We’re not sure. If Delta’s R0 is 6, an explanation for Omicron’s growth might be that it has about 40% escape from current immunity. Or it could have an R0 of 9 and 20% escape immunity. Or an R0 of 3 and above 80% escape.
One reason to suggest that R0 is on the high side is that in South Africa, it has spread so fast that cases might already be going down due to increased acquired immunity.
But the community thinks R0 is in fact similar to Delta’s.
This is from a prediction market called Metaculus. Prediction markets aggregate the knowledge of everybody who votes. Research shows that people’s errors cancel each other out, so the average of everybody’s opinions tends to aggregate the information that everybody has, and tends to be accurate. Here, the community believes that Omicron’s R will be close to 6, so similar to Delta’s.
If Omicron’s R0 is indeed 6, but it’s growing three times faster than Delta, immune escape must be quite high. So is it?
Omicron’s Immune Escape
One clue we have is the sheer number of mutations. This should escape immunity much better than previous variants. Is that what we are seeing?
In labs, at least, it is. Having caught COVID in the past or being vaccinated didn’t help nearly as much with Omicron as with Delta. From a pre-print:
One thing to note is that lab results don’t translate perfectly to contagiousness. You can have 30 times fewer antibodies, but you won’t be 30 times less protected. The relationship between these two numbers is not direct at all, and we’re not sure what they will mean for the likelihood of infection for vaccinated people. With Delta, for example, we knew that vaccines reduced your chances of infection by 50% and of death by 90%. Vaccination still helps tremendously, though, so we should continue doing it and getting a booster shot if we can.
One of the questions we can ask is: why suddenly so much immune escape?
If most people are either infected or vaccinated—as is the case in South Africa—a new winning variant is not going to be the one tweaking its transmission rate in an unprotected population. The winning variant will be the one bypassing existing immunity the most, even at the cost of some transmission rate reduction in unprotected people.
If 90% of people are not immune yet and 10% are, as a virus you want to optimize for those not immune yet. But if it’s the opposite, and now 90% of people are immune, you’ll switch your efforts and evolve to increase your transmission rate among immune people.
This is what a South African study found. Uninfected people (called “naive”) were less likely to be infected by Omicron than with Delta, but those with a previous infection were more likely to be infected.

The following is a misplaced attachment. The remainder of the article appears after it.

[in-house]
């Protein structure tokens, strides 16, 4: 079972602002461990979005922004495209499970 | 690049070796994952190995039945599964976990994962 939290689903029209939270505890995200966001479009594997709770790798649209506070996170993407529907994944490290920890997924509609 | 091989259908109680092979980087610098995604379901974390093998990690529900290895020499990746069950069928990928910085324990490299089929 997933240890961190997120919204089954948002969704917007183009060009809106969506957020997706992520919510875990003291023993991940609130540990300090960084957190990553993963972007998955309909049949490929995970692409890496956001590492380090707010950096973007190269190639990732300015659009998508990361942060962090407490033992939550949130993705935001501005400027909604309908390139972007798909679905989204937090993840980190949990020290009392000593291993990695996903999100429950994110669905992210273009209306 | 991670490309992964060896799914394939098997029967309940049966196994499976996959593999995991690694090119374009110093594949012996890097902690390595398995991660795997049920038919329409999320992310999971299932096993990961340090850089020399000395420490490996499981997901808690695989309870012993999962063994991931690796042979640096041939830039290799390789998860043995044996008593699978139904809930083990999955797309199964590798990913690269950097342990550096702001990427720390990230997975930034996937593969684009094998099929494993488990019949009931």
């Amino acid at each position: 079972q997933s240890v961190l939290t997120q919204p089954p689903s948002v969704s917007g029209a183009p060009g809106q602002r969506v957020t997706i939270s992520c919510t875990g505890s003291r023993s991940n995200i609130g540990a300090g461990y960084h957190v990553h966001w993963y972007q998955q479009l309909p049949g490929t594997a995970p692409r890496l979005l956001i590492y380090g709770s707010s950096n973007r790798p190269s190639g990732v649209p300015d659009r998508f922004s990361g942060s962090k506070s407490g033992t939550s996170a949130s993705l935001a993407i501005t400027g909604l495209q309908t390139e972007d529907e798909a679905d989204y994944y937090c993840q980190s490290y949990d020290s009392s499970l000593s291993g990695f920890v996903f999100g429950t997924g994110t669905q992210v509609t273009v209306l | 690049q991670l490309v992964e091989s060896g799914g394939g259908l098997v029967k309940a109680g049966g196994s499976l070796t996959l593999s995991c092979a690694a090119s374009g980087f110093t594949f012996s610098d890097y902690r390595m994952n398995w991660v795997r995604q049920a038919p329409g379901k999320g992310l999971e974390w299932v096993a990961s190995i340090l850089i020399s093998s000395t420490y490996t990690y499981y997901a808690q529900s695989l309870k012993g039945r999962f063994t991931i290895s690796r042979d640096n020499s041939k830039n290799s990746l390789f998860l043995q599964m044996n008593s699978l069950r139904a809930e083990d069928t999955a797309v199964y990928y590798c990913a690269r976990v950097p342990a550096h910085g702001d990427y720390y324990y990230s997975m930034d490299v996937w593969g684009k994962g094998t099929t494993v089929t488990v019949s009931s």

Do we have any data to tell how much immune escape there is? It’s starting to arrive.
How to interpret this graph: the black line was the effectiveness of Delta against vaccines (here, Pfizer. Others follow the same trends). As you can see, six months (25 weeks) after the second dose, effectiveness was about 60%, which meant that you were 60% less likely to get infected if you had 2 doses than if you weren’t vaccinated. This is for catching the virus. The reduction in hospitalization and death was even better.
Now compare that to Omicron, in blue. We’re not sure yet about the vaccine effectiveness (hence the blue area instead of a blue line) but it looks like the effectiveness at stopping infections could go down from ~60% with Delta to ~30% with Omicron. Now, again, this is just for infection. Protection for death is probably much higher. But how much?
Omicron’s Fatality Rate
Cases are peaking in South Africa overall, but deaths are not following yet.
Is it just a matter of delay? Let’s superimpose the graphs to see. In the graph below I took the two graphs above and pulled the deaths (now in brown) forward a few weeks so they overlap with cases.
So far, no deaths. That’s good. But we’re about the time when we should start seeing them. They’re very likely to go up. The question is not whether, it’s how much.
Since we can’t look at deaths directly, we need to look at other proxies: hospitalizations, opinions from people on the ground… Let’s look at them. First, hospitalizations. They are indeed climbing up. Too early to tell by how much.
Another data point: the share of positives that require ICU support.
Across all ages—except 20-30 years old—the share of people who need the ICU is much lower for Omicron than Delta. Fantastic.
This has been true over time. And we also see it in the need for ventilators.
This is even better. The closer you get to death, the more relevant it is to predict deaths. If the share of people needing ventilators with Omicron is 75% lower than for Delta, it might mean that deaths go down by about that amount.
The problem with this data is that when the Delta wave hit South Africa, less than 1% of the population had been vaccinated. By the time it ended, about 25% of people were. With fewer vaccinated people, we should expect more deaths. So is Omicron sending less people to the ICU because it’s less lethal, or because more people are vaccinated or have immunity from previous variants? The only way we could tell is if we had data on fatality rates of Omicron vs. other variants separated by vaccinated, previously infected, and naive.
Let’s see what the community forecasts for fatality rates:
People believe that there’s only a 15% chance that Omicron will be deadlier than Delta. Good.
We know anecdotally that doctors report milder symptoms.
A video from a South African doctor:
But is this because the virus is milder, or because everybody has immunity from Delta? Or because more people are vaccinated? This matters, because we’re only halfway through in vaccinating the world.